Georgia makes progress on gender-sensitive policies but challenges remain

Georgian Parliament examines legal framework supporting women’s rights

March 21, 2022

Gender Equality – Barriers and Recommendations

The Parliament of Georgia released the 2021 edition of ‘Gender Equality – Barriers and Recommendations’ research that provides an overview of Georgia’s five-year progress in creating a strong legal framework for achieving meaningful gender equality.

This comprehensive document examines laws and policies adopted from 2017 through 2021 to promote women’s political and economic participation, eliminate gender-based discrimination and violence, and ensure the protection of women’s rights in the labour market and the healthcare and civil sectors. Its analytical insights and recommendations serve to inform gender-sensitive law-making in the coming years.

The research is supported by the United Nations Development Programme (UNDP) and the United Nations Population Fund (UNFPA) in the frameworks of the UN Joint Programme for Gender Equality funded by the Government of Sweden, the Government of the United Kingdom, the National Democratic Institute (NDI) and the United States Agency for International Development (USAID) through the East-West Management Institute (EWMI).

“Georgia is making progress towards protecting women’s rights in all spheres of life and bringing policies and laws in line with international standards, including the European Union directives. Our goal is to establish a strong legal framework to promote, enforce and monitor gender equality and prevent all forms of discrimination,” said MP Nino Tsilosani, Chair of the Gender Equality Council at the Parliament of Georgia.

The research positively assesses legislative initiatives undertaken in the last five years to better protect women from sexual harassment, implement electronic surveillance against abusers, protect maternal and newborn health, eliminate harmful practices, including early/child marriage and gender-biased sex selection, and integrate the equal pay principle into the Labour Code of Georgia. It also notes that gender quotas, implemented during the recent parliamentary (2020) and local (2021) elections, serve to increase women’s participation in politics and decision-making.   

The document also lists several legislative areas that need to be amended or improved to provide more effective and stronger mechanisms for gender equality. This includes strengthening policies related to Sexual Orientation and Gender Identity (SOGI), promoting women’s participation in political parties, and combating stereotypes that prevent women from seeking political careers.

“Analysing the actual impact of laws and budgets through gender-sensitive scrutiny is an important step that the Parliament can take on the path to an equal society.  UNDP is proud to support this research that points out challenges and offers recommendations for making Georgia’s policies and laws gender-sensitive”, said UNDP Resident Representative in Georgia Nick Beresford.

„Georgia’s political agenda acknowledges the importance of Sexual and Reproductive Health and Rights of women and girls as the cornerstone for attaining gender equality. Despite the marking progress made in recent years, challenges remain to ensure full harmonization with international standards and best practices, in order to ensure the provision of quality services, collecting quality data, implementation of comprehensive sexuality education, etc. We must strengthen multisectoral effort to make sure that women and girls in Georgia are empowered and have universal access to reproductive health and rights,“ noted UNFPA Head of Office in Georgia Lela Bakradze.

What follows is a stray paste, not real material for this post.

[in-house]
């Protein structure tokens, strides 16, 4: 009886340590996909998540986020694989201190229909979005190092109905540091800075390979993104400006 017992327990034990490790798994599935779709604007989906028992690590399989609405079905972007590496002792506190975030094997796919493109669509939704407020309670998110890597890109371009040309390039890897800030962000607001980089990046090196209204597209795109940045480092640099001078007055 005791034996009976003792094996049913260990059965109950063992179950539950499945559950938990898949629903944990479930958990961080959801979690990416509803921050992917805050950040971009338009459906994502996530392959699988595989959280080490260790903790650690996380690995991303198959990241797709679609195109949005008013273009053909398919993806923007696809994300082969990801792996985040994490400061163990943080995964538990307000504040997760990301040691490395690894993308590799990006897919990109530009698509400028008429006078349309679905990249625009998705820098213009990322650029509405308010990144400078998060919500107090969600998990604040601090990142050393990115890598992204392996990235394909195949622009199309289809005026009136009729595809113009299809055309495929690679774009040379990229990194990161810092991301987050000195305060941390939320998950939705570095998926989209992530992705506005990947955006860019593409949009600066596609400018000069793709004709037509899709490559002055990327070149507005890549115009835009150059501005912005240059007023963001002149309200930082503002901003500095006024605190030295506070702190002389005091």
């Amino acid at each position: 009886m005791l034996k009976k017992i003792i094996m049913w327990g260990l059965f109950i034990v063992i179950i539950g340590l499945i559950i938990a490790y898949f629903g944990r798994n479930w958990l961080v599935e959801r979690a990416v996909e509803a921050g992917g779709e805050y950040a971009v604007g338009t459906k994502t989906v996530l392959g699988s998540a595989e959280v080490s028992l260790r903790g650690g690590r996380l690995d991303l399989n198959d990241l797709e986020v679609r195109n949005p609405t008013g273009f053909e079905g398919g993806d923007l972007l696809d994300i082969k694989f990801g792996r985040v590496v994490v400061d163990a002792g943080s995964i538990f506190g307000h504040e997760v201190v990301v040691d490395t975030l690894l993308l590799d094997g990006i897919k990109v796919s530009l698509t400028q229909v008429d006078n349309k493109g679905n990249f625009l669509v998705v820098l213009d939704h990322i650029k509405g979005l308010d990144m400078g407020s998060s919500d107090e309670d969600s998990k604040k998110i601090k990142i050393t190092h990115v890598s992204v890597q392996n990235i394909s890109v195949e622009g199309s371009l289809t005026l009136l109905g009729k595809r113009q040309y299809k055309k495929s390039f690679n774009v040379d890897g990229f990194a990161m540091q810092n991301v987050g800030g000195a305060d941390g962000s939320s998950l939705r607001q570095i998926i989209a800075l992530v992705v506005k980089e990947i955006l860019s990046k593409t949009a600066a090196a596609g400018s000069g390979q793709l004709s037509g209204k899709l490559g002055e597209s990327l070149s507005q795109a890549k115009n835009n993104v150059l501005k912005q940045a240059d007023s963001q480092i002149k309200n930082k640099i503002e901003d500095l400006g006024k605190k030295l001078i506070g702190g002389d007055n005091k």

“NDI has been supporting the work of the Gender Equality Council (GEC) to ensure that women’s voices are fully represented in the legislative processes. By raising the profile of gender equality in parliament, the GEC has made the parliament at large more aware of and attuned to gender issues. Despite notable progress, however, women in Georgia continue to face a plethora of barriers to equal participation in all aspects of life. It is imperative that parliamentary leaders and GEC devote more energy and resources to help parliament meet its objectives towards greater gender equality. This report provides a very detailed overview of gender policy-making and issues important recommendations to the Parliament and respective committees for 2022 and beyond,” said NDI Georgia Deputy Director Teona Kupunia.

“Georgia has made significant progress by strengthening anti-discrimination mechanism and passing laws prohibiting sexual harassment in public and the workplace. Also, the reform of the Labor Code gave new rights and protections to women in labour relations. In the light of the changes, efforts should be stepped up to remove barriers to ensure effective implementation of gender equality goals, as well as active coordination between relevant state and non-state agencies. The USAID Rule of Law Program is proud to support Georgia in promoting gender equality, gender responsiveness and non-discrimination, especially in Georgia’s justice system,” noted USAID Rule of Law Program Chief of Party Giorgi Chkheidze.

The research ‘Gender Equality – Barriers and Recommendations’ provides critically important information to the Parliament and assists Georgia's legislative body to deliver on gender equality and human rights. The 2021 edition of this comprehensive document draws on a similar study conducted in 2018 to capture legislative and policy gaps across a range of fields.

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